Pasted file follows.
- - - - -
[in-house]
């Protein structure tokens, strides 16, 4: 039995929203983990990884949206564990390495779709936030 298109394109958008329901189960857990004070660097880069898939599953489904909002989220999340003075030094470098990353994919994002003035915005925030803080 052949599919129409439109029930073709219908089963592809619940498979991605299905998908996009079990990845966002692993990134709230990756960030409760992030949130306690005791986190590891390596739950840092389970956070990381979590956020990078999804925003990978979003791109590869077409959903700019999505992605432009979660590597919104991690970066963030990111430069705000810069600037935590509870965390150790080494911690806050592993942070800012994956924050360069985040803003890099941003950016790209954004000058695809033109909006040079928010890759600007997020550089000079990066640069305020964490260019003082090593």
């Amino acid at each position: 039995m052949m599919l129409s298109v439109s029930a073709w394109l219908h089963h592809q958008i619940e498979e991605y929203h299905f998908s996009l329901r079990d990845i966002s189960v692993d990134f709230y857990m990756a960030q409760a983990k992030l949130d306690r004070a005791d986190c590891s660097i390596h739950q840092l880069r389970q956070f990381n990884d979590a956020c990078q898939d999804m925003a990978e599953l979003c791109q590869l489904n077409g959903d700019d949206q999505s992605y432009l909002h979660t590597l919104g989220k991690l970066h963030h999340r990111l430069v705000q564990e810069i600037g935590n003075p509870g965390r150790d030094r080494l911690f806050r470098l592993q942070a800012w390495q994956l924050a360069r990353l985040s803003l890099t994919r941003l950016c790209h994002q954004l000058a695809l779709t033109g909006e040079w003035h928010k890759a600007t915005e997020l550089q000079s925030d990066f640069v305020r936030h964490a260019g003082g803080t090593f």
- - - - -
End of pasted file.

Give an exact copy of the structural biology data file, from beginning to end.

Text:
[in-house]
């Protein structure tokens, strides 16, 4: 039995929203983990990884949206564990390495779709936030 298109394109958008329901189960857990004070660097880069898939599953489904909002989220999340003075030094470098990353994919994002003035915005925030803080 052949599919129409439109029930073709219908089963592809619940498979991605299905998908996009079990990845966002692993990134709230990756960030409760992030949130306690005791986190590891390596739950840092389970956070990381979590956020990078999804925003990978979003791109590869077409959903700019999505992605432009979660590597919104991690970066963030990111430069705000810069600037935590509870965390150790080494911690806050592993942070800012994956924050360069985040803003890099941003950016790209954004000058695809033109909006040079928010890759600007997020550089000079990066640069305020964490260019003082090593």
């Amino acid at each position: 039995m052949m599919l129409s298109v439109s029930a073709w394109l219908h089963h592809q958008i619940e498979e991605y929203h299905f998908s996009l329901r079990d990845i966002s189960v692993d990134f709230y857990m990756a960030q409760a983990k992030l949130d306690r004070a005791d986190c590891s660097i390596h739950q840092l880069r389970q956070f990381n990884d979590a956020c990078q898939d999804m925003a990978e599953l979003c791109q590869l489904n077409g959903d700019d949206q999505s992605y432009l909002h979660t590597l919104g989220k991690l970066h963030h999340r990111l430069v705000q564990e810069i600037g935590n003075p509870g965390r150790d030094r080494l911690f806050r470098l592993q942070a800012w390495q994956l924050a360069r990353l985040s803003l890099t994919r941003l950016c790209h994002q954004l000058a695809l779709t033109g909006e040079w003035h928010k890759a600007t915005e997020l550089q000079s925030d990066f640069v305020r936030h964490a260019g003082g803080t090593f």